Dressed in black - black blouse, black pants, black shoes - and standing against the matte black walls of the Carol Shields Auditorium at the Millennium Library, Roo Borson looked like a talking head, literally.
I decided, before she started speaking, that if her talk was in any way dry and uninspired, if she was only going to stand there and ramble like so many professors I've had in the past, then I would go with the talking head angle, and the post would write itself.
But then she started her discussion with the following quote, taken from the epigraph of the essay she was going read:
"Are both your parents still alive?"
"Then you still have two lessons to learn."
It was then that I shimmied up to the edge of my seat. She had me.
For the next forty-five minutes, Roo read from her new book, a collection of essays entitled Personal Histories, periodically stopping to explain and elaborate on what she had finished reading.
For Roo Borson, creativity is grounded in experience, and writing is a response to experience - to the way our experiences echo inside us and throughout our lives. It's as though she logs all the little ways she associates the people she loves with the world around her; little associations we all make without always realizing, such as the faint rumbling sound her father's car made as it pulled up to the house. After our loved ones have died, we begin to miss these little things, and it is this absence that our writing responds to.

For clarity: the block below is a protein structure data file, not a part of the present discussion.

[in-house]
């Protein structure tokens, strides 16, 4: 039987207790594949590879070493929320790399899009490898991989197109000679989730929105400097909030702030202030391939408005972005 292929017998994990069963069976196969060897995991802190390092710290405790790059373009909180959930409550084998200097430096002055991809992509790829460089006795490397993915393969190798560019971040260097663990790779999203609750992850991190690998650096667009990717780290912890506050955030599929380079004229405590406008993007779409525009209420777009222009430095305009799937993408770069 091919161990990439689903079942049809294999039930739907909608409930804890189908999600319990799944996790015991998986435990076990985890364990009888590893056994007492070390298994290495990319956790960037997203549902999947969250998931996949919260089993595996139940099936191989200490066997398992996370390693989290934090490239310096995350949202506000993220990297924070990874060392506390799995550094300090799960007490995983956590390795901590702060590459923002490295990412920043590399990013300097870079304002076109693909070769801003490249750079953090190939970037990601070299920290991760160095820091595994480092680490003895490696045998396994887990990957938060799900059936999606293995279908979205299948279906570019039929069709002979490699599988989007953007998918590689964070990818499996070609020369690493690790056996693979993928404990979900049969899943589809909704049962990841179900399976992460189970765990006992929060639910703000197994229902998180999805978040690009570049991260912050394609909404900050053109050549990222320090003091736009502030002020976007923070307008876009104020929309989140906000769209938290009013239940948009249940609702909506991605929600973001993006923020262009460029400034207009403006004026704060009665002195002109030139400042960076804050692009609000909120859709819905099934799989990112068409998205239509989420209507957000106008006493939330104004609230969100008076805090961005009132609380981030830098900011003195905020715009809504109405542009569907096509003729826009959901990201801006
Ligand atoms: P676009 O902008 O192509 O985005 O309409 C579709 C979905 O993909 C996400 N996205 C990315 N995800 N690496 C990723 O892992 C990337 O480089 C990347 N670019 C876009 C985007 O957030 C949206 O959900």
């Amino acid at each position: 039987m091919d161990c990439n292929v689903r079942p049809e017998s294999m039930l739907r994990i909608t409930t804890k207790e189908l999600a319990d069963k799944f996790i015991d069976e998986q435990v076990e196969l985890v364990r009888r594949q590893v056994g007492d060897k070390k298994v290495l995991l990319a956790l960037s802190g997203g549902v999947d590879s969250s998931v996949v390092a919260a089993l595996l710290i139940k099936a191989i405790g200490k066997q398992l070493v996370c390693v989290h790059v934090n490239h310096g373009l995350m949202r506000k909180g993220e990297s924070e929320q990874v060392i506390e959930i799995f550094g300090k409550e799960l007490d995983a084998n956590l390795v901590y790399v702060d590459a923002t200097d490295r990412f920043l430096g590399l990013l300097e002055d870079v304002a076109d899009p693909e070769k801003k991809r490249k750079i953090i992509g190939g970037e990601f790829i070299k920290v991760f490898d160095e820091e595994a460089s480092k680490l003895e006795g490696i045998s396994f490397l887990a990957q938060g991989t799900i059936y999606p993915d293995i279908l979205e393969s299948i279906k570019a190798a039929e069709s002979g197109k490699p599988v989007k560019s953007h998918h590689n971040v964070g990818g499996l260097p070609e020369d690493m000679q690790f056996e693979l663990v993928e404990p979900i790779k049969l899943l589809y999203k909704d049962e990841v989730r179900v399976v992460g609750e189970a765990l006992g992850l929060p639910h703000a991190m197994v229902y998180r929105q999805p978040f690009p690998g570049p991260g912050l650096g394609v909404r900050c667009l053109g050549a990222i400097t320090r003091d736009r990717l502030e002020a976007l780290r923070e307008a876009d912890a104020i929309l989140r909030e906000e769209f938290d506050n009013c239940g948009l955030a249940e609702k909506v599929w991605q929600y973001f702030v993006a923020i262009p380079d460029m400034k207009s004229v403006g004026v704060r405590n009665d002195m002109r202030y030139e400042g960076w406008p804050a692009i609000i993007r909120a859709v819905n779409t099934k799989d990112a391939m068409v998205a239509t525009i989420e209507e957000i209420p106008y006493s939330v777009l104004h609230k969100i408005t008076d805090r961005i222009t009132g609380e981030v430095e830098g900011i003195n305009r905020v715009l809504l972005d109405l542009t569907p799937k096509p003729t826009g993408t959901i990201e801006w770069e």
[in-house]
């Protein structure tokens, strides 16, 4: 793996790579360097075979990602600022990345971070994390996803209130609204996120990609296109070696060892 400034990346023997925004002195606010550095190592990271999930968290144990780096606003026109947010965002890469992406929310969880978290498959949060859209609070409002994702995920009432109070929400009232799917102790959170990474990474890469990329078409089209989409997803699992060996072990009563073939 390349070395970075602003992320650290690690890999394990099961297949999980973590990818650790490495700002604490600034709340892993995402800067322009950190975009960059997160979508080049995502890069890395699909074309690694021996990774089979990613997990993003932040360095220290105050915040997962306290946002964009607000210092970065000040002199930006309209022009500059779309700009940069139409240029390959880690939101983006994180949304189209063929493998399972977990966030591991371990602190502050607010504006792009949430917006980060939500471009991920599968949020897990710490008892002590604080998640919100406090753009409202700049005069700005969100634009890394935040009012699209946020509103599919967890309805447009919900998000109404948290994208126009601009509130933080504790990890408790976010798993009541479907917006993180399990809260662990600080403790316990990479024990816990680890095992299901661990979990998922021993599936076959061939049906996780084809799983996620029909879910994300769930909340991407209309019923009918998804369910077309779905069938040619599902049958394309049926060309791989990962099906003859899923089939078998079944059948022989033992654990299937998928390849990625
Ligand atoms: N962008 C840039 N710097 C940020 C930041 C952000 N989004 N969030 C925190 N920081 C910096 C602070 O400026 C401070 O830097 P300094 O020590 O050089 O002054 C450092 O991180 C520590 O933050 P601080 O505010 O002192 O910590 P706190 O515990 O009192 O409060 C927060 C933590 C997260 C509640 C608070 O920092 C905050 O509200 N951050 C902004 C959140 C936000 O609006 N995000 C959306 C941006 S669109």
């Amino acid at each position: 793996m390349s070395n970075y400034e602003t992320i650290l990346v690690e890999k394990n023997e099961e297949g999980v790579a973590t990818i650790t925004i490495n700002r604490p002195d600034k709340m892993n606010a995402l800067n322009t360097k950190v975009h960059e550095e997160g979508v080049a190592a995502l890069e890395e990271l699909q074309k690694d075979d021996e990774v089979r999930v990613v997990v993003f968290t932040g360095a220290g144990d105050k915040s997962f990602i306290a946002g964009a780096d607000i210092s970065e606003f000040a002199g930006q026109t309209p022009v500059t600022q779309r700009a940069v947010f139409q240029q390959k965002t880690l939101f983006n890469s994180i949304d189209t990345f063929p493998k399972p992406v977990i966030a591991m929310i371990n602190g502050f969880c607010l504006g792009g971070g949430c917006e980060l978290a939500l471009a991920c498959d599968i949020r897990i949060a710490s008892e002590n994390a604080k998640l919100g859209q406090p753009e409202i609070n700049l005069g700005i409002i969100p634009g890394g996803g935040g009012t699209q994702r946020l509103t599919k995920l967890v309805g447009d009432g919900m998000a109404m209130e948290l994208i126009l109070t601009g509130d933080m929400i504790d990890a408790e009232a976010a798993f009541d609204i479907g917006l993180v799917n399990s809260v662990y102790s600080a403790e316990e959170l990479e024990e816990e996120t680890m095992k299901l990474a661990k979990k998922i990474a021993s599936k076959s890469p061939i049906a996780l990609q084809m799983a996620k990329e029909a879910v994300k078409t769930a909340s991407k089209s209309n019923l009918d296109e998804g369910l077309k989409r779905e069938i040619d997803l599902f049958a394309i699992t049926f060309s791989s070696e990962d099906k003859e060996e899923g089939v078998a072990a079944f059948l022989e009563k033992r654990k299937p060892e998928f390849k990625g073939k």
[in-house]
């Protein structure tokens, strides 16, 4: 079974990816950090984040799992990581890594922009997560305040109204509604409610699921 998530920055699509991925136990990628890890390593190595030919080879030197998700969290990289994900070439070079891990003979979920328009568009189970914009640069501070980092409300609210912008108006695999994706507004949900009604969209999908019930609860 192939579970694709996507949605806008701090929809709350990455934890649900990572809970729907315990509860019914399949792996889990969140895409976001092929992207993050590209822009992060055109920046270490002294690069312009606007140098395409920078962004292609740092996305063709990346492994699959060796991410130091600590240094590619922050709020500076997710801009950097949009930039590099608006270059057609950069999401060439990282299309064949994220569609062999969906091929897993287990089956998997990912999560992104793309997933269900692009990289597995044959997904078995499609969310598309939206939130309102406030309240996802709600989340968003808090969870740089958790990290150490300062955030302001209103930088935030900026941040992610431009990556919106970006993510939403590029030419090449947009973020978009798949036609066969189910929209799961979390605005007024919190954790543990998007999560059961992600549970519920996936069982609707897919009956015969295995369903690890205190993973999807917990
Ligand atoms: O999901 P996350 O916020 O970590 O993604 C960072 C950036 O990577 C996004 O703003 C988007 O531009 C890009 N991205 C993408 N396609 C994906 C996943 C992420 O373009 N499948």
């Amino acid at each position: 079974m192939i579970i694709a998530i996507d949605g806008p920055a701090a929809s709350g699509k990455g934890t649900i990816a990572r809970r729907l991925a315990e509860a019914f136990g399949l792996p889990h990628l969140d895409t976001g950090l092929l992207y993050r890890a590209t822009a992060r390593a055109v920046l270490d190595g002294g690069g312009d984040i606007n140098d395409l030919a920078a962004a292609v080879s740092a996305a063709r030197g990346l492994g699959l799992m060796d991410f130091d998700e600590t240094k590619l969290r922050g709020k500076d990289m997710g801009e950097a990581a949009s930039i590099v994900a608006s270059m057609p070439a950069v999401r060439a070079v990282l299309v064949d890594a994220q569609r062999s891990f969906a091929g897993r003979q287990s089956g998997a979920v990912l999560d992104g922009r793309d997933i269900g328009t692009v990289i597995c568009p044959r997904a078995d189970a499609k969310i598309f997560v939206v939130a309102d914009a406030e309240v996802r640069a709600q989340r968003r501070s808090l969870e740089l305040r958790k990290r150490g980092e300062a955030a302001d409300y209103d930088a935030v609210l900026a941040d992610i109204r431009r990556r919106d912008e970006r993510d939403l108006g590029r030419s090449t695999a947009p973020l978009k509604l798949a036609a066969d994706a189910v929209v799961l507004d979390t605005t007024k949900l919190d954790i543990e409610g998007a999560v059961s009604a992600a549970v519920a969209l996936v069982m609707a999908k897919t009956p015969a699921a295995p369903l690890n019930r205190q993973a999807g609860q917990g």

She also took a few questions after her reading, teasing André Alexis, who was seated in the crowd, to come up and answer one she wasn't sure how to answer. Her answers, like her reading, where honest and well thought out (and after watching Katie Couric interview Sarah Palin, I almost forgot questions could be answered that way).
Roo's talk was anything but dry and uninspiring. It was personal and engaging. She is far from a talking head. She is a poet, in the best sense of the word.
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Brad Hartle likes books. One day he may try to write one, though nothing is certain. For now, he spends his days in the basement of a big stone building in Downtown Winnipeg and his evenings in a big brick apartment in Crescentwood, where he lives with his wife, two cats, and a scattering of toothpicks, needed because he refuses to see a dentist. He is almost always happy.